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Featured: The rise of the hospitalist

by Lisa Chamoff , Contributing Reporter
From the April 2014 issue of DOTmed HealthCare Business News magazine

Communication and transition of care
Of course, no health care specialty is immune to challenges.

Dr. Bridget Duffy helped launch one of the first hospital medicine programs in the country in 1991, at Abbott Northwestern Hospital in Minneapolis. Duffy later served as chief experience officer at the Cleveland Clinic. She saw her hospitalist role as that of a navigator and an advocate for patients and their families, but she says communication can be lacking in some hospital medicine programs.

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“The premise of a hospitalist is a really good thing,” Duffy says. “But what’s happened is they’ve become overburdened with the number of the patients they see. They often don’t have a connection with the patient or primary care doctor. Really good and really successful hospitalist programs care about and value great communication and relationships with the patient, the nurses, the specialists and the referring physicians in the community.”

Duffy now works as the chief medical officer of Vocera, a mobile communications company that creates patient-centered technologies used in hospitals. She helps the organization design and acquire technology solutions that she says improves communication and outcomes across the care continuum.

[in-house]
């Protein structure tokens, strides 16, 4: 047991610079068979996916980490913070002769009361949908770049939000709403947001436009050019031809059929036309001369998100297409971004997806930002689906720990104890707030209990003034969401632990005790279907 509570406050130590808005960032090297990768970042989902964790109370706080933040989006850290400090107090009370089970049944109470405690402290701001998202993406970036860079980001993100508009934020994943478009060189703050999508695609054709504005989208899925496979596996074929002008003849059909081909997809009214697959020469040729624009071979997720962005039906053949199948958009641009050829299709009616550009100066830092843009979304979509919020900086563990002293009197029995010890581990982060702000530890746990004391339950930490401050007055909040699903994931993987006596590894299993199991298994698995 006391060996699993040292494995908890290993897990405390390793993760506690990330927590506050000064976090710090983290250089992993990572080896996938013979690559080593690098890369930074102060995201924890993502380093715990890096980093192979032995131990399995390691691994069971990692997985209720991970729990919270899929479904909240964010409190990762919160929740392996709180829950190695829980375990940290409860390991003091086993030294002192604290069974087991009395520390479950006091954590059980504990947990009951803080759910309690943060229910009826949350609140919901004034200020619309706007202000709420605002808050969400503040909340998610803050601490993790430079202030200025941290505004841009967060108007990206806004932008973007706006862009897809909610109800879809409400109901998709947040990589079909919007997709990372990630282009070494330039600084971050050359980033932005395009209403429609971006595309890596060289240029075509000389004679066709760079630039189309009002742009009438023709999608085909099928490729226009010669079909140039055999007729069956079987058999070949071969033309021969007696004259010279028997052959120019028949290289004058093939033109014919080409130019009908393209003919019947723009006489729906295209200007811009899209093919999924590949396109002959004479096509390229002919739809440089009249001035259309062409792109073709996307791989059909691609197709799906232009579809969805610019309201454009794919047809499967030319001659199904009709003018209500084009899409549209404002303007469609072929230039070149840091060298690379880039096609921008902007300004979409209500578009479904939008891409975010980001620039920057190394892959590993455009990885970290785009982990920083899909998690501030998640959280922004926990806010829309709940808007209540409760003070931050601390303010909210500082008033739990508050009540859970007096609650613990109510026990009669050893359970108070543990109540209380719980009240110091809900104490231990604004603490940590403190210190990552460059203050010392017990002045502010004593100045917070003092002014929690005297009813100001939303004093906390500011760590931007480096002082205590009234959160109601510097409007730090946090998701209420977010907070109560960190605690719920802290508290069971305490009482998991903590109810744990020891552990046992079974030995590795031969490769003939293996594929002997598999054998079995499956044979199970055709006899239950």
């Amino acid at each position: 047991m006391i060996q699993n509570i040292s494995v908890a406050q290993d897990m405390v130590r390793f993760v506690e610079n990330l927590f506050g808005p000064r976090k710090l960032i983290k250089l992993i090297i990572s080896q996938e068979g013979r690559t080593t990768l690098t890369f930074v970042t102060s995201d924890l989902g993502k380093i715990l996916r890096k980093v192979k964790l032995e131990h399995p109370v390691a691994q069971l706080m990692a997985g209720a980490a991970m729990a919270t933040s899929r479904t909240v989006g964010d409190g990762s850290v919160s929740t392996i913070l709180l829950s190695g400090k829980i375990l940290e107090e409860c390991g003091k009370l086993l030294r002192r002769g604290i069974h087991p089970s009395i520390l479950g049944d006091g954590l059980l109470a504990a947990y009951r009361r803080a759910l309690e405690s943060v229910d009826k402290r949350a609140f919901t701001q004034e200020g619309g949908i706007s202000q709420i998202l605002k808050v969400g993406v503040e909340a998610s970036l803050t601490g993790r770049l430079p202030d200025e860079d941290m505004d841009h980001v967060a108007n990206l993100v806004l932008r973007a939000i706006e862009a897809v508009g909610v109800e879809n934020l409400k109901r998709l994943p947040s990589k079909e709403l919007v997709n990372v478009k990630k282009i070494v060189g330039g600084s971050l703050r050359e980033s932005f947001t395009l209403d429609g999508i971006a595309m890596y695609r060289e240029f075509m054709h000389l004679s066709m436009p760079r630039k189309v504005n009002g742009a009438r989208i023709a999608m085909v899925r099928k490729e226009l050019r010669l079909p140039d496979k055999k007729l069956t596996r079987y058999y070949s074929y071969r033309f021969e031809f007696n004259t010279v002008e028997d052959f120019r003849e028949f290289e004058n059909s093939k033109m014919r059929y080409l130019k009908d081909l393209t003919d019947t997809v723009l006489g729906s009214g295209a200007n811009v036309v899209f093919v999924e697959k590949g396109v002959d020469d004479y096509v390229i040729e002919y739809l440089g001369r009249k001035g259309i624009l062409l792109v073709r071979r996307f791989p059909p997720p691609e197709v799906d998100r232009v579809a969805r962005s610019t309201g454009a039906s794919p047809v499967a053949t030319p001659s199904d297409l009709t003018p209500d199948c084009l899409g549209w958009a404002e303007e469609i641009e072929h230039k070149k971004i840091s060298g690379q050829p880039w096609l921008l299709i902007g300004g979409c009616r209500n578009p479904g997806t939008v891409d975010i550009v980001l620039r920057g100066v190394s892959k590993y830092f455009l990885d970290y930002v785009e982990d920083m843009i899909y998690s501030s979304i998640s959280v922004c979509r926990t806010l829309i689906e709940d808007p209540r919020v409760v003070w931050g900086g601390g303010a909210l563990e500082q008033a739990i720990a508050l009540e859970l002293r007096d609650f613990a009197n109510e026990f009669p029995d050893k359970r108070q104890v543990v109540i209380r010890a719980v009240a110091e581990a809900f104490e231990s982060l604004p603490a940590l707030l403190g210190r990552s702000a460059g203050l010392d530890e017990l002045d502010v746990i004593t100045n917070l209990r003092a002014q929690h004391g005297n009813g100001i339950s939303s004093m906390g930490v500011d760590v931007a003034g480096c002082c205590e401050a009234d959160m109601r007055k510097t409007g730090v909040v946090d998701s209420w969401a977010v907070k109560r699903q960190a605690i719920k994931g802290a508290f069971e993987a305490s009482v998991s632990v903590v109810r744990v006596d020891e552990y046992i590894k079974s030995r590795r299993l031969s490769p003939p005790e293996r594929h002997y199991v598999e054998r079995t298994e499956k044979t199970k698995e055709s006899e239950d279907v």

Communication is challenging for anyone on staff at a hospital, says Dr. Herbert Archer, director of the hospitalist program at Greenwich Hospital in Greenwich, Conn., which was founded about 10 years ago and became a 24/7 program six years ago. Before that, the program covered patients during the day and then was an on-call service for local physicians at night and on the weekends.

“We have to establish a rapport with a patient we just met — that’s always been a challenge for hospitalists.”

Technology has certainly made things easier. Greenwich Hospital uses the Epic electronic medical record system, which is accessible to doctors throughout the community.

“Something like Epic has actually really helped when all of the pieces have come into place,” Archer says. “It’s virtually seamless. I can meet you in the ER knowing your entire medical history and treatment plan.”

It’s also important for patients to know more about the physician treating them. Some facilities have photos of hospitalists up on their websites. Greenwich Hospital helps the introduction along the old fashioned way. All the hospitalists have their own business cards with a brief educational synopsis, an explanation of what a hospitalist is and their contact information.

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